The Hidden Danger To Dogs In Spring Flowers

Spring is a welcome time of the year, with the cold days of winter in the past and the warmer days of summer just around the corner. Spring is also a time for a range of different wildflowers and garden flowers to start blooming and making the world around us look colorful.   

If you have dogs and are out walking or deciding on what plants to put in your garden, there are a few toxic species to be careful to avoid. Contrary to the popular myth, dogs do not have the ability to detect toxic plants and can and will eat them, often with tragic results.

In most cases, particularly with native spring wildflowers, the results of ingestion do not result in death, but they can include seizures, vomiting, skin conditions and respiratory problems. Dogs with concurrent health issues, immunity problems, or small dogs, puppies and older dogs are at higher risk of a more significant reaction.

Toxic Wildflowers to Avoid

Milkweed is a plant that can be found in wet conditions, often along rivers or swamps. There are over 70 different species of this native plant throughout the United States. Milkweed is a tall, upright plant with globe-like flowers that can be white, pink, orange, yellow, purple or red.

While an important source of food for Monarch butterflies, it is very toxic to dogs and cats as well as horses and other domesticated and wild animals.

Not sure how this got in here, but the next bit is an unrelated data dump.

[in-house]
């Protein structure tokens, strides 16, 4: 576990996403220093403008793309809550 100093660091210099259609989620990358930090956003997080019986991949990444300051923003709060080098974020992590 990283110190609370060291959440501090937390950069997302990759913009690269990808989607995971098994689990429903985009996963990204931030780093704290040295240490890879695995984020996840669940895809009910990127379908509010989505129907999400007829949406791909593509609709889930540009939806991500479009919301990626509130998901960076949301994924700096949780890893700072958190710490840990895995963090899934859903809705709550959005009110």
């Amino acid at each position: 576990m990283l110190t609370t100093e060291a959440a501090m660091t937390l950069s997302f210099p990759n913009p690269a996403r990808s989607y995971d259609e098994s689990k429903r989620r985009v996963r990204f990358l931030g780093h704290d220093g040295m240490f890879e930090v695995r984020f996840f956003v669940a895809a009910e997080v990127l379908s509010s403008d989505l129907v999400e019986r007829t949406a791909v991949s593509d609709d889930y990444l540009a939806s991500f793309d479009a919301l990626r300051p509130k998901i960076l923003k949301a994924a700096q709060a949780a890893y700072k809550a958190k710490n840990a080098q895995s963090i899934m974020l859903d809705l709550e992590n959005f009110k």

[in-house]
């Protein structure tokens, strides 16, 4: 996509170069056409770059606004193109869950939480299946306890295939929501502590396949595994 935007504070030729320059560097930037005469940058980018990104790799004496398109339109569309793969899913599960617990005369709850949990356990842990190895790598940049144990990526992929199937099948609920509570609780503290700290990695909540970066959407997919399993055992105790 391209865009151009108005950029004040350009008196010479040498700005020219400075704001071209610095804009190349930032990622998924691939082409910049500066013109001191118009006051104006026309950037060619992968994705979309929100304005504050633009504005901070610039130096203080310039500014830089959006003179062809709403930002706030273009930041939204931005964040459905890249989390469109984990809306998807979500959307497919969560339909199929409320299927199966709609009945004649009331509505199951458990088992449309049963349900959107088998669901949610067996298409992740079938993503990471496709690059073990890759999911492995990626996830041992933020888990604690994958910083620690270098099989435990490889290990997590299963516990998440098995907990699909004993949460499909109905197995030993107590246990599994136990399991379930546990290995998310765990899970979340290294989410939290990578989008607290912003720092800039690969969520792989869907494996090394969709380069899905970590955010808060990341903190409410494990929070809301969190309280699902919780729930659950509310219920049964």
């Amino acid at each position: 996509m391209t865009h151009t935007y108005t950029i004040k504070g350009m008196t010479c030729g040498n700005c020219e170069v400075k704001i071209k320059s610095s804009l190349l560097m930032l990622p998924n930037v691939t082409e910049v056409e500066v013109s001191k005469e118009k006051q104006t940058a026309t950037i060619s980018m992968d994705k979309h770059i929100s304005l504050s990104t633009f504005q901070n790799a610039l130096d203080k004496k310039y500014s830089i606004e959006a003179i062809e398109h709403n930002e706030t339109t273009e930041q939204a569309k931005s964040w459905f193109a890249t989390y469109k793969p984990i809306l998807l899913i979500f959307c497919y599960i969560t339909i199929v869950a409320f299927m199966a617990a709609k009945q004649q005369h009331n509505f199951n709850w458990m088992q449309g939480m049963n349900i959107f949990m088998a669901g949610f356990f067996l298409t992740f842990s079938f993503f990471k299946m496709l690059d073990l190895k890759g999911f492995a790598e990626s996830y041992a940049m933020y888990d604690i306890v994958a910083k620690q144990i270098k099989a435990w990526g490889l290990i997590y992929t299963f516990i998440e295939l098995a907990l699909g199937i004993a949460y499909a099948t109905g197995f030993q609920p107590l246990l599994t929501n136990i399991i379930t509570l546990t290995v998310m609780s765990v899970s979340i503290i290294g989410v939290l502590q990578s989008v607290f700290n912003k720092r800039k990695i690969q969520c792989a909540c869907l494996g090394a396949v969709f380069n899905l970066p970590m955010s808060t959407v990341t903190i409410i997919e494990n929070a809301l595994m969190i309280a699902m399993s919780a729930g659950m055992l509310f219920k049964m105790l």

Buttercups are cheery, small yellow flowers that are also found across the country. They are often seen as a favorite flower for kids to collect, but the leaves of the buttercup are very toxic when crushed, and the liquid comes in contact with the skin. This can cause dermatitis on both dogs and people, as can all flowers of the Ranunculus species, including the showy flowers you may plant in your garden or flower pots.

Morning glory plants are a vine with small to large trumpet-shaped flowers, and they come in a wide range of colors. The species is native in the southern areas of the country and planted annually in the more northern areas.

With this particular flowering plant, it is the seeds that are toxic, and even a small amount ingested can result in vomiting, loss of appetite, lack of coordination, muscle control loss and tremors. Larger amounts of seeds or more frequent consumption of the seeds can result in liver failure.

Nightshade

Not the tomato specifically, but rather the plant and flower more commonly known as Atropa belladonna, is highly poisonous to both dogs as well as people. It is a large shrub-like plant that has dark green leaves that may also have a purple coloration. The flowers are purple, and the berries are a dark, glossy black.

All parts of the nightshade plant are very toxic to dogs. It can quickly result in life-threatening symptoms including rapid respiration, blindness, convulsions, paralysis, cardiac arrest, and death. As this can occur in a very short period of time, it is essential to get your dog to a vet immediately and provide information on the plant, berries, or roots the dog was eating.

Ask your local agriculture extension office for more information on poisonous wildflowers in your area. When choosing plants for your garden and landscaping, check online to make sure they are safe for your dogs.

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